If you remember the ’60s and ’70s, you’ve no doubt seen plenty of Margaret Keane’s paintings, with their sad-eyed waifs staring out of the canvas.
For years, her husband, Walter, took credit for her work, and she eventually had to take him to court to reveal the truth. Tim Burton’s “Big Eyes” gives Margaret the credit she’s due, but in a way that feels strangely muted.
Burton starts the film in 1958, when Margaret (Amy Adams) leaves her suffocating suburban life and settles down in San Francisco’s art scene. She’s a single mother with little confidence, so it’s flattering when the older, cosmopolitan Walter Keane (Christoph Waltz) takes an interest in her.
Walter is an accomplished painter who once lived in Paris, and he can provide a stable life for Margaret and her daughter, while helping Margaret achieve a success commensurate with her abilities.
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Or so he says. Walter is more huckster than husband, and he starts telling people he’s the one responsible for the popular “big eyes” paintings. It’s just a sales technique, he assures Margaret, and she goes along with it, slaving away in her studio while he smiles and lies his way into millions of dollars.
She pushes back only when his subtle manipulation turns abusive, and by then, she has been complicit in the deception for nearly a decade.
There are plenty of moral knots to untangle in “Big Eyes,” and Adams is especially good at conveying Margaret’s uncertainty. She hates lying and not getting credit for her work, but who can deny the effectiveness of Walter’s strategy? Margaret’s dilemma gives her a power that a stereotypical victim wouldn’t have, and she often butts heads with Waltz’s slick, sleazy Walter.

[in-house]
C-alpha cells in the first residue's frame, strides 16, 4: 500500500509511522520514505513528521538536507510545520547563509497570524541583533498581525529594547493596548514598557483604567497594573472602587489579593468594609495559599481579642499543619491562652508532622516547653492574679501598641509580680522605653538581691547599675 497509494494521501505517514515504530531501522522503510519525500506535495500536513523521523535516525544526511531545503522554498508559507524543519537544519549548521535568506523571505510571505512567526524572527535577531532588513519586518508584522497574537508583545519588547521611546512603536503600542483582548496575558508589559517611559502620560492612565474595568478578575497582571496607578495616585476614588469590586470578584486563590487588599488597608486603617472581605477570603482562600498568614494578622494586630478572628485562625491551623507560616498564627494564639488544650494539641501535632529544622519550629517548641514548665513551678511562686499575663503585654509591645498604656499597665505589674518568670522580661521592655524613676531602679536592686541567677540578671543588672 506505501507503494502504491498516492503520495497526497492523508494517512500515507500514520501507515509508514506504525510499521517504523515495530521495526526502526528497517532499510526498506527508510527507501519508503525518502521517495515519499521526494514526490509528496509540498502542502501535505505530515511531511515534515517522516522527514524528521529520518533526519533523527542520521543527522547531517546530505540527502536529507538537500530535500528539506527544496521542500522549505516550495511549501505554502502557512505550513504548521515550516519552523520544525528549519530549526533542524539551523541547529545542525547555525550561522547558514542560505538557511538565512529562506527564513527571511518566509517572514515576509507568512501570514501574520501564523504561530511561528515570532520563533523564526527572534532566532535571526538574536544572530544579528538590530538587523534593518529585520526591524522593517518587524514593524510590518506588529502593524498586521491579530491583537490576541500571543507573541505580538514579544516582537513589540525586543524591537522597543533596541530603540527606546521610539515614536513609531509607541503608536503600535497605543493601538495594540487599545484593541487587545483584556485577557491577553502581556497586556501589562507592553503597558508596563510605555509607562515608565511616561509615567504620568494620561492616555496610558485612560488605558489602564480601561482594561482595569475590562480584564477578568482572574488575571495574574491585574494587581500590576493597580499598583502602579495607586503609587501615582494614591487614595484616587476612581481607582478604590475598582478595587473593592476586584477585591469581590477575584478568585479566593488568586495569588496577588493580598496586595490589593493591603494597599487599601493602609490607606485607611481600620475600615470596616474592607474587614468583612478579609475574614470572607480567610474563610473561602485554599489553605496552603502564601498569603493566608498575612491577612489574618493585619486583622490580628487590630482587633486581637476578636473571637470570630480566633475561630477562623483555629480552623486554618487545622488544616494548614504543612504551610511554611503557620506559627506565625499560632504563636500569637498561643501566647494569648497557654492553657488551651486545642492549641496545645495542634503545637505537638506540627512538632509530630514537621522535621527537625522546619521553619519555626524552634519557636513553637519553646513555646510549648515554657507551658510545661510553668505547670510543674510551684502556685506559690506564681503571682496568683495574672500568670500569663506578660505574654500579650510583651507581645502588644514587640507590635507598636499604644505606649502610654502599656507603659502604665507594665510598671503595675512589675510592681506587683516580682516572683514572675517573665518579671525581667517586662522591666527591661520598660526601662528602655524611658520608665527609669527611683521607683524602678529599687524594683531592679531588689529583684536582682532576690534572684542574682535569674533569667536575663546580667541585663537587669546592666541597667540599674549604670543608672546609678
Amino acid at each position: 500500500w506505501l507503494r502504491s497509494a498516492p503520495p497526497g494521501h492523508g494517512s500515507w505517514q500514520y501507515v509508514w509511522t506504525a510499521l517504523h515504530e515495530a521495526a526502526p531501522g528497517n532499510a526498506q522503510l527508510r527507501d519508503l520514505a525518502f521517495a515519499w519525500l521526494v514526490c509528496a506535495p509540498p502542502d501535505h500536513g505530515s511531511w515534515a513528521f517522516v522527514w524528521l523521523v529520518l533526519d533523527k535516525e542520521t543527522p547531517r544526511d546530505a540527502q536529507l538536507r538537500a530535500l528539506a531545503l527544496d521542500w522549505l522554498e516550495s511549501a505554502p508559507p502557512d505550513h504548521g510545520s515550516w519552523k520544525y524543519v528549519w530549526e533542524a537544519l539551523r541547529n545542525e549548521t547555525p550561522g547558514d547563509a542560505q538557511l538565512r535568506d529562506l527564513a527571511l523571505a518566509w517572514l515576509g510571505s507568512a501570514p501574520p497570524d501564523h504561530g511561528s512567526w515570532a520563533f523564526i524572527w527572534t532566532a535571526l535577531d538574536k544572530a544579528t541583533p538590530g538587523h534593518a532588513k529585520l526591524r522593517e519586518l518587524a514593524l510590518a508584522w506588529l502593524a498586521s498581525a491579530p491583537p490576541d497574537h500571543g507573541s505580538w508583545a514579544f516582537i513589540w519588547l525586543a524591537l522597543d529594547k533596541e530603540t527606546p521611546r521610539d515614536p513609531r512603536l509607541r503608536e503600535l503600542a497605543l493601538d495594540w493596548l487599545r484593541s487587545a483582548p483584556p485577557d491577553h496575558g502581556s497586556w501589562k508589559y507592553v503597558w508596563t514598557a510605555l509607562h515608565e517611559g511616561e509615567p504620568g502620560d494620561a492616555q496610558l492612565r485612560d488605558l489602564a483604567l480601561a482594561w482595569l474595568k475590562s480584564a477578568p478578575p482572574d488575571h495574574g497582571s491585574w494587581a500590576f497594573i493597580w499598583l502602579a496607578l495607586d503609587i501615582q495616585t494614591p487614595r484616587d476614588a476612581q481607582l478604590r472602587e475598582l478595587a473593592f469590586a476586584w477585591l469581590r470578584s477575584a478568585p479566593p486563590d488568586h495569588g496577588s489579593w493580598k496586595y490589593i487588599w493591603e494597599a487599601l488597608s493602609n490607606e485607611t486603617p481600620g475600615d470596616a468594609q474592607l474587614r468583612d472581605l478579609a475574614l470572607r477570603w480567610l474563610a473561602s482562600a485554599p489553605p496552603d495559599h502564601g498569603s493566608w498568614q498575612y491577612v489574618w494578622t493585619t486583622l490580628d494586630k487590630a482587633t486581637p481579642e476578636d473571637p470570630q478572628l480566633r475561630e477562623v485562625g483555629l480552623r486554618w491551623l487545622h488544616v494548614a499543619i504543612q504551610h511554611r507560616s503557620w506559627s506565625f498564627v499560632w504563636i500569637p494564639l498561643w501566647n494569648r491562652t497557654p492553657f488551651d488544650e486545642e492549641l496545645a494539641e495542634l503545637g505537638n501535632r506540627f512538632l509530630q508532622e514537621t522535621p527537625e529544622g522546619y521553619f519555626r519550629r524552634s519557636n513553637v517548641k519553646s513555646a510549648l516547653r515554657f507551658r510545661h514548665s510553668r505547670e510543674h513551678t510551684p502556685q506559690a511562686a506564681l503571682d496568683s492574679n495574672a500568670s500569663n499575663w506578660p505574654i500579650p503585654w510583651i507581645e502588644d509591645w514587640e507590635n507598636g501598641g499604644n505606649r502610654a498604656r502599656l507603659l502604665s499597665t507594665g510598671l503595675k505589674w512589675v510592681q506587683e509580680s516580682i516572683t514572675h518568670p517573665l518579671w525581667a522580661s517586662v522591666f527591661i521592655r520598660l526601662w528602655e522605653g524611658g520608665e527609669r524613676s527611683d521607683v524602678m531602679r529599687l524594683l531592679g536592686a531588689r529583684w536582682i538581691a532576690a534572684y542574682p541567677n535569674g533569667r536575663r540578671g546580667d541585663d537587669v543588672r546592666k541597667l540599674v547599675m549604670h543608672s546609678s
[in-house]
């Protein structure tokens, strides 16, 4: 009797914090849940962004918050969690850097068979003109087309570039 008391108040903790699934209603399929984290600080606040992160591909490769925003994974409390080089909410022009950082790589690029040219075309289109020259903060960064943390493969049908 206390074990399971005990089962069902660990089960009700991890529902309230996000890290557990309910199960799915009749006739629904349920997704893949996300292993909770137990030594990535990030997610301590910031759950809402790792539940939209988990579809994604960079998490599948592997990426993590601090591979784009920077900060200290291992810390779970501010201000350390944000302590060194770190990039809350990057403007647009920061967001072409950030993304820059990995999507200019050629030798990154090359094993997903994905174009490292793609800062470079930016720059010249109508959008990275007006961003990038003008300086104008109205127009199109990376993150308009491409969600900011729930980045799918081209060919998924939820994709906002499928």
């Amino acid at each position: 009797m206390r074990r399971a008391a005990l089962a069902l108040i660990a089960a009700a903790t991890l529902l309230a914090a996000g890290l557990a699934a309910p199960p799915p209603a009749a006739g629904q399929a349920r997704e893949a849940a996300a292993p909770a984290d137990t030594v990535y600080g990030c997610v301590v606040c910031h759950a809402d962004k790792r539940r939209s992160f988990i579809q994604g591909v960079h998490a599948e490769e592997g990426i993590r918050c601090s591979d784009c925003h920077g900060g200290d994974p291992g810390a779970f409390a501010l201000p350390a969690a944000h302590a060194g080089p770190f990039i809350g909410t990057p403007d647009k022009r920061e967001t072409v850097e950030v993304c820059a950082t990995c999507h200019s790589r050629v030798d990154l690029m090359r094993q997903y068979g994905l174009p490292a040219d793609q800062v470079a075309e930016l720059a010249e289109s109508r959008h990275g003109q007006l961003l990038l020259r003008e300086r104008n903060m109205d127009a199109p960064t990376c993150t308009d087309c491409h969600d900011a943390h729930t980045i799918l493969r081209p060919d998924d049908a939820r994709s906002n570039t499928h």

No one plays charming scumbags like the Austrian Oscar-winner, and he almost makes Walter likable. Not quite — he’s just too unnerving — but almost.
Superficial comparisons have been made between “Big Eyes” and “Ed Wood,” Burton’s other biopic about an unlikely American icon, the infamous bad-movie director. Wood’s story was as much about the weird edges of pop culture as it was about the triumph of the underdog (he was never too triumphant).
The Keanes were a massive success, though, and Burton plays Margaret’s side of the story completely straight. Her paintings have a mesmerizing, faintly creepy quality that you’d expect Burton to celebrate, even while admitting how kitschy they are. Instead, he treats her talent as seriously as he would Georgia O’Keeffe’s.
It’s telling that Burton has toned down some of the more outrageous elements of the Keanes’ story, especially when it comes to Walter’s antics. He’s not the freak hero of this tale, after all, although that might have been fun. By focusing on the most normal person involved, “Big Eyes” may be the first Tim Burton film that just isn’t eccentric enough.
Rated PG-13 for thematic elements and brief strong language